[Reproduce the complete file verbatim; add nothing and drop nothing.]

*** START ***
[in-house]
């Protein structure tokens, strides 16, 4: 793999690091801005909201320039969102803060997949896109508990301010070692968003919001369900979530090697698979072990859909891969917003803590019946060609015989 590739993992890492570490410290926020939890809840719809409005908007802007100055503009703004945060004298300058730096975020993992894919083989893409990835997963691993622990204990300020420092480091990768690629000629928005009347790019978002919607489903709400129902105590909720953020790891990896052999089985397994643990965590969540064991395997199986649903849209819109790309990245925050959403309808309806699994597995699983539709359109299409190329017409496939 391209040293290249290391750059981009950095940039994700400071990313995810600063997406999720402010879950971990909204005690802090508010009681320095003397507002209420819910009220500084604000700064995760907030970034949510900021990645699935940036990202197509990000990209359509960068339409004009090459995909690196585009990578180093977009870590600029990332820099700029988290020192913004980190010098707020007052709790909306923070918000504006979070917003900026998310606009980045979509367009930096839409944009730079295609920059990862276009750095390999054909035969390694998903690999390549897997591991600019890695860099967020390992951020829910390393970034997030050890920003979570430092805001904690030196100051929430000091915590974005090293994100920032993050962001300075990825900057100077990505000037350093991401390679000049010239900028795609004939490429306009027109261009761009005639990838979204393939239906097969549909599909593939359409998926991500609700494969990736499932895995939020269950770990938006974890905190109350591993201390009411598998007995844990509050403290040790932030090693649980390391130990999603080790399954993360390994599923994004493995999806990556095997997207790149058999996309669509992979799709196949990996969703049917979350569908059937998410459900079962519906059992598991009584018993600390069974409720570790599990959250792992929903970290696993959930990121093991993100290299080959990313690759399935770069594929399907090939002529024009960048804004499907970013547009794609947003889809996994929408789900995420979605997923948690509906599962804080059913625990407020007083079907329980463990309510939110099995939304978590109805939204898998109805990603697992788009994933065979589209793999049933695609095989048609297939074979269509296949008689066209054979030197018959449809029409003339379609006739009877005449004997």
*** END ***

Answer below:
[in-house]
């Protein structure tokens, strides 16, 4: 793999690091801005909201320039969102803060997949896109508990301010070692968003919001369900979530090697698979072990859909891969917003803590019946060609015989 590739993992890492570490410290926020939890809840719809409005908007802007100055503009703004945060004298300058730096975020993992894919083989893409990835997963691993622990204990300020420092480091990768690629000629928005009347790019978002919607489903709400129902105590909720953020790891990896052999089985397994643990965590969540064991395997199986649903849209819109790309990245925050959403309808309806699994597995699983539709359109299409190329017409496939 391209040293290249290391750059981009950095940039994700400071990313995810600063997406999720402010879950971990909204005690802090508010009681320095003397507002209420819910009220500084604000700064995760907030970034949510900021990645699935940036990202197509990000990209359509960068339409004009090459995909690196585009990578180093977009870590600029990332820099700029988290020192913004980190010098707020007052709790909306923070918000504006979070917003900026998310606009980045979509367009930096839409944009730079295609920059990862276009750095390999054909035969390694998903690999390549897997591991600019890695860099967020390992951020829910390393970034997030050890920003979570430092805001904690030196100051929430000091915590974005090293994100920032993050962001300075990825900057100077990505000037350093991401390679000049010239900028795609004939490429306009027109261009761009005639990838979204393939239906097969549909599909593939359409998926991500609700494969990736499932895995939020269950770990938006974890905190109350591993201390009411598998007995844990509050403290040790932030090693649980390391130990999603080790399954993360390994599923994004493995999806990556095997997207790149058999996309669509992979799709196949990996969703049917979350569908059937998410459900079962519906059992598991009584018993600390069974409720570790599990959250792992929903970290696993959930990121093991993100290299080959990313690759399935770069594929399907090939002529024009960048804004499907970013547009794609947003889809996994929408789900995420979605997923948690509906599962804080059913625990407020007083079907329980463990309510939110099995939304978590109805939204898998109805990603697992788009994933065979589209793999049933695609095989048609297939074979269509296949008689066209054979030197018959449809029409003339379609006739009877005449004997």